Labour Day weekend in the nation's capital (Ottawa, Ontario, Canada): the last weekend of summer, a chance to unwind, perhaps attending the Gatineau Hot Air Balloon Festival on the Quebec side of the Ottawa River. Lawyer Camilla MacPhee is trying to avoid being roped into taking a balloon ride with her friends as well as summonses to the family cottage north of the city -- relaxation is the name of the game for her. That is, until she is informed that she has been named the next of kin for an old university friend -- actually, more like an acquaintance. What would prompt Laura to give Camilla that status? And why does her death seem so suspicious? Camilla vows to find out.

The story is told at a breakneck pace, starting on Friday afternoon and ending on Labour Day Monday. Camilla gets into scrapes that go from bad to worse, and even though they may strain the limits of credulity in places, they certainly make thrilling reading for the long weekend. And with the Camilla MacPhee series, I find that the local colour is used just enough to make me go "Yay! I know where that is!" but not so much as to be annoying; I've had bad luck with a couple of other Ottawa-set books where the setting didn't sit right with me.

This book can probably be read on its own, although it does make a couple of fleeting references to a previous installment in the series (Little Boy Blues). Recommended if you like to see Ottawa in your mysteries or perhaps want a fictional taste of the city. ( )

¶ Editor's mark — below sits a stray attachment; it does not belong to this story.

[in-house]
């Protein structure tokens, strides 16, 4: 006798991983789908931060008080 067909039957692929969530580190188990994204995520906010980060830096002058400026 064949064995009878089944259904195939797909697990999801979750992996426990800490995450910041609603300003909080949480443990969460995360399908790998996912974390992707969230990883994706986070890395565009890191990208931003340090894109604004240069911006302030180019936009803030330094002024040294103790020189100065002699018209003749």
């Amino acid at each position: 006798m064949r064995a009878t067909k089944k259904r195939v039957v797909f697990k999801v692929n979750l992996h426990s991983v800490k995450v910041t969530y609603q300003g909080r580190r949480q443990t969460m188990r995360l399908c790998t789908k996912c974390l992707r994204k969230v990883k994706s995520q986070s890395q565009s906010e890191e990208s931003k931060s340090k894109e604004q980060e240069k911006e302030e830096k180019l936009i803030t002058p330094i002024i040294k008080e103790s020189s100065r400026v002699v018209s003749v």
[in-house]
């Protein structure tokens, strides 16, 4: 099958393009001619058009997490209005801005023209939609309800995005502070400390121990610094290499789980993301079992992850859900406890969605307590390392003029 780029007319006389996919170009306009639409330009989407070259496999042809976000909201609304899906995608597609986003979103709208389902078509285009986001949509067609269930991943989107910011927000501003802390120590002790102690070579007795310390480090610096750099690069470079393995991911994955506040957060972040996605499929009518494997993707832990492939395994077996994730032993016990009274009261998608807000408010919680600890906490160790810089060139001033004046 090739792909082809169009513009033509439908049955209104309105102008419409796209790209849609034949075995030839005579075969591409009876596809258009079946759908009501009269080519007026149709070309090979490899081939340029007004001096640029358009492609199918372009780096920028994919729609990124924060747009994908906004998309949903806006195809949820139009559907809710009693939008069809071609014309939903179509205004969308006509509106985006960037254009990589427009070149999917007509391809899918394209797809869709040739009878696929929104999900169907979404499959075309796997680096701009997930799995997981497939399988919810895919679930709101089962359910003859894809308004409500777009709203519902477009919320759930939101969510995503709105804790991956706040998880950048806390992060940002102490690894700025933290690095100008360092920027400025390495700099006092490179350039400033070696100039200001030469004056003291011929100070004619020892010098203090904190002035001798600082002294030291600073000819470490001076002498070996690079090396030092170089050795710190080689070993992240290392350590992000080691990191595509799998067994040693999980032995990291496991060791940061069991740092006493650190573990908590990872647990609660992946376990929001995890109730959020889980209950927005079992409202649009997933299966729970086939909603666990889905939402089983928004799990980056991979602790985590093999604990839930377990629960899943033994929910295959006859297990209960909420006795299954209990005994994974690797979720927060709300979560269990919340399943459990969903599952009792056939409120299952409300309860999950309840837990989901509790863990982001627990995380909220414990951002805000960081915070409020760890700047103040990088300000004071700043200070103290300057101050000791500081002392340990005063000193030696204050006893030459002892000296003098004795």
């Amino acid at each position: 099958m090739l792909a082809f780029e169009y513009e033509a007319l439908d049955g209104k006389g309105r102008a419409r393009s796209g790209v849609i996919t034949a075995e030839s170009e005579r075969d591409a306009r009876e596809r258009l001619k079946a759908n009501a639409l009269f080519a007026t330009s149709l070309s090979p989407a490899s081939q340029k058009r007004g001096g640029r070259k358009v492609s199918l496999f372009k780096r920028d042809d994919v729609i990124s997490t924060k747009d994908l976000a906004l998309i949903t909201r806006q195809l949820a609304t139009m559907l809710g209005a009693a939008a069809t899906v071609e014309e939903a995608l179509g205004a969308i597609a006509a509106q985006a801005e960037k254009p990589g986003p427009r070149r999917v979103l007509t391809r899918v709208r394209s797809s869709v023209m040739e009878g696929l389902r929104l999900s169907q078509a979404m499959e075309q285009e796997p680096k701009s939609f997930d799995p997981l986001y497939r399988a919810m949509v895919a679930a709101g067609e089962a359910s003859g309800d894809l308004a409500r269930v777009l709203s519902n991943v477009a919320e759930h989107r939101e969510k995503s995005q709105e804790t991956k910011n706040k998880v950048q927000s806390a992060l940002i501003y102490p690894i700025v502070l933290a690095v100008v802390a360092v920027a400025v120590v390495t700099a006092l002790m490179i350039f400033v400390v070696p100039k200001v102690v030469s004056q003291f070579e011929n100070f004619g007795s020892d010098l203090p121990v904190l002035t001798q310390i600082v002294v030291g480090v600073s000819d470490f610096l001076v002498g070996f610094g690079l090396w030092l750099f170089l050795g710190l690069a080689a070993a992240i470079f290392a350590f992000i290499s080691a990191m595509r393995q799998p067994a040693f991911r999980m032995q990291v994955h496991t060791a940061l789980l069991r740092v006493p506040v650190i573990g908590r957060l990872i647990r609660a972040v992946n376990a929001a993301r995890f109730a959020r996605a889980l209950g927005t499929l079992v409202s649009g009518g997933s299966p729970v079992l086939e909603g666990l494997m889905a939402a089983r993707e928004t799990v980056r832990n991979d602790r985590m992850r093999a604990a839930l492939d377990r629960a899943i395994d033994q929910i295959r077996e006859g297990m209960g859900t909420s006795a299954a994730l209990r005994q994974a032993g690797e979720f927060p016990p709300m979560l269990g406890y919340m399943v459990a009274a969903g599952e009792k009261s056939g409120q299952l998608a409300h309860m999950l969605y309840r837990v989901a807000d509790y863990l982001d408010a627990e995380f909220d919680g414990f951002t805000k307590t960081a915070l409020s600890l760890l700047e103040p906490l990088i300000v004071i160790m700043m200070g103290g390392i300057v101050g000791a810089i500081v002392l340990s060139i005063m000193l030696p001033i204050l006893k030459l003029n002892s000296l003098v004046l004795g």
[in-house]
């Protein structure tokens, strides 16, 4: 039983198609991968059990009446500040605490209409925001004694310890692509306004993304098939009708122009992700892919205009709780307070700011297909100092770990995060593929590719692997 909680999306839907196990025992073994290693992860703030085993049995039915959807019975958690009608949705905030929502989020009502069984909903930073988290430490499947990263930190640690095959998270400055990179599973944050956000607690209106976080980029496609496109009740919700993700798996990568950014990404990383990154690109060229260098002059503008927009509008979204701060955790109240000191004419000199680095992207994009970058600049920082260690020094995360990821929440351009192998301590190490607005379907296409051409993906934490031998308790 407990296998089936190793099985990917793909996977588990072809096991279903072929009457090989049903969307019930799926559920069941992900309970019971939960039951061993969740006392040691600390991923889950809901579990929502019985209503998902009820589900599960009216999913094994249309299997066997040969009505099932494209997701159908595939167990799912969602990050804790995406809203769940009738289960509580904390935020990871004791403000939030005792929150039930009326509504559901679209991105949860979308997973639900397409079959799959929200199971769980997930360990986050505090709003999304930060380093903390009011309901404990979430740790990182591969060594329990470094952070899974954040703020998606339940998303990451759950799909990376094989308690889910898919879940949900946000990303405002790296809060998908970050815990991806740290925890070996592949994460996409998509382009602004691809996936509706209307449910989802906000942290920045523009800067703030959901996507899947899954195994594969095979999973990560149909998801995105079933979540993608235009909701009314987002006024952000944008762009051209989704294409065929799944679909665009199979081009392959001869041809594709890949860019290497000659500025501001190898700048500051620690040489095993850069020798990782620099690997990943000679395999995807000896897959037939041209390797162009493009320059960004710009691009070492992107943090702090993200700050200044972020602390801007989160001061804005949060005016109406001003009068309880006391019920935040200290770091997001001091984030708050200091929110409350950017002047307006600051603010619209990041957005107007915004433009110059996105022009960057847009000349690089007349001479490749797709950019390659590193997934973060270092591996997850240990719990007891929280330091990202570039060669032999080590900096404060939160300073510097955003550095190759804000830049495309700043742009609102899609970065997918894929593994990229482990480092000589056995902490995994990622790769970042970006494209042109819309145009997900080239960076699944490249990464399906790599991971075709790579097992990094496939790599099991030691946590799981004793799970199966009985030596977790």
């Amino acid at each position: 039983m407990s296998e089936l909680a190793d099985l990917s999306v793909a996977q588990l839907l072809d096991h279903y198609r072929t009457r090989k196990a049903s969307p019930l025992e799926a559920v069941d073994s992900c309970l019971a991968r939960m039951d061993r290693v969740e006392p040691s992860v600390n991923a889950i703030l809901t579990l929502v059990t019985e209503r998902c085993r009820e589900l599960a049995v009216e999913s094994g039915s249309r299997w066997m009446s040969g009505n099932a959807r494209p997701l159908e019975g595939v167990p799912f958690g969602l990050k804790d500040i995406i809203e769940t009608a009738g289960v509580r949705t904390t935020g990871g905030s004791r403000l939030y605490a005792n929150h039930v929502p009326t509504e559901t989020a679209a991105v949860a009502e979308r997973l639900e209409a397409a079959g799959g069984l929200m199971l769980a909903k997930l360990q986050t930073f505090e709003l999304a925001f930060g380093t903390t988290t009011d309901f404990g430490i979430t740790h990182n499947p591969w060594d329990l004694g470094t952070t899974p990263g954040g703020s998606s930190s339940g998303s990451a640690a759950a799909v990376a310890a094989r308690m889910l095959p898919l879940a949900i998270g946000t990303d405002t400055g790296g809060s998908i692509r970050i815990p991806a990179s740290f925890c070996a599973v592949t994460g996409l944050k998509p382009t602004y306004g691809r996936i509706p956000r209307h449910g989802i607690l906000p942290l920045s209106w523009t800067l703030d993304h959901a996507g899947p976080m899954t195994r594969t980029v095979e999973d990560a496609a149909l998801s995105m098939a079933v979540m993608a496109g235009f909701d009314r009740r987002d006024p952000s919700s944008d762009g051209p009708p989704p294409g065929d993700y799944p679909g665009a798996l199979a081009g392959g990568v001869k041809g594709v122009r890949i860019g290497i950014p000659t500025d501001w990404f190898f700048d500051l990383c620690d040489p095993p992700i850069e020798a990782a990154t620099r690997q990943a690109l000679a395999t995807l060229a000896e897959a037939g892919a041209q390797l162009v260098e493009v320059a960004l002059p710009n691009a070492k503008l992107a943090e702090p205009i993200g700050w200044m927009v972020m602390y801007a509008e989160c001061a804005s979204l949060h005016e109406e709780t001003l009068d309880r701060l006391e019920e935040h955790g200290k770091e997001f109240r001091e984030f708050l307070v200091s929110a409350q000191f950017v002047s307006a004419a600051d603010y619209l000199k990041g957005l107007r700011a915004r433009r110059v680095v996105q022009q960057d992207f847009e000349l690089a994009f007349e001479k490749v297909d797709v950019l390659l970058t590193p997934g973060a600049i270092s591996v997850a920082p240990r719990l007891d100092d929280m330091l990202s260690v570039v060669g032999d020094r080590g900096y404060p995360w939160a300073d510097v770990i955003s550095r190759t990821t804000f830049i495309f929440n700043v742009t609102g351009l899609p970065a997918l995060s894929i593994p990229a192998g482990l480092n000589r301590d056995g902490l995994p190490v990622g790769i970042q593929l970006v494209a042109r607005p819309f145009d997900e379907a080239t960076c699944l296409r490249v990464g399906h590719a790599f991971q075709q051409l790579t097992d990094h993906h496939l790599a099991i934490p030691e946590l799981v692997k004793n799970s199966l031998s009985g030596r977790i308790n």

rabbitprincess | Sep 4, 2012 |
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Amazon.com Product Description (ISBN 189491712X, Paperback)

It's Labour Day, Camilla's favourite weekend of the year. She's planning to relax and ponder what's happening in her relationship with policman Sgt. Ray Deveau. She's emphatically not planning to get involved in anything that means trouble. No wonder the news that an old acquaintance has had an accident comes as a surprise. There must be some mistake. By the time Camilla unearths Laura's connection to a violent revolutionary group active two decades earlier, she's had several blows to the head and discovered that people shes been talking to keep ending up dead. Someone will do anything to keep Laura's connections secret. Getting arrested is the least of Camilla's problems.

(retrieved from Amazon Thu, 12 Mar 2015 18:15:46 -0400)

It's Labour Day, Camilla's favourite weekend of the year. She's planning to relax and ponder what's happening in her relationship with policman Sgt. Ray Deveau. She's emphatically not planning to get involved in anything that means trouble. No wonder the news that an old acquaintance has had an accident comes as a surprise. There must be some mistake. By the time Camilla unearths Laura's connection to a violent revolutionary group active two decades earlier, she's had several blows to the head and discovered that people shes been talking to keep ending up dead. Someone will do anything to keep Laura's connections secret. Getting arrested is the least of Camilla's problems.… (more)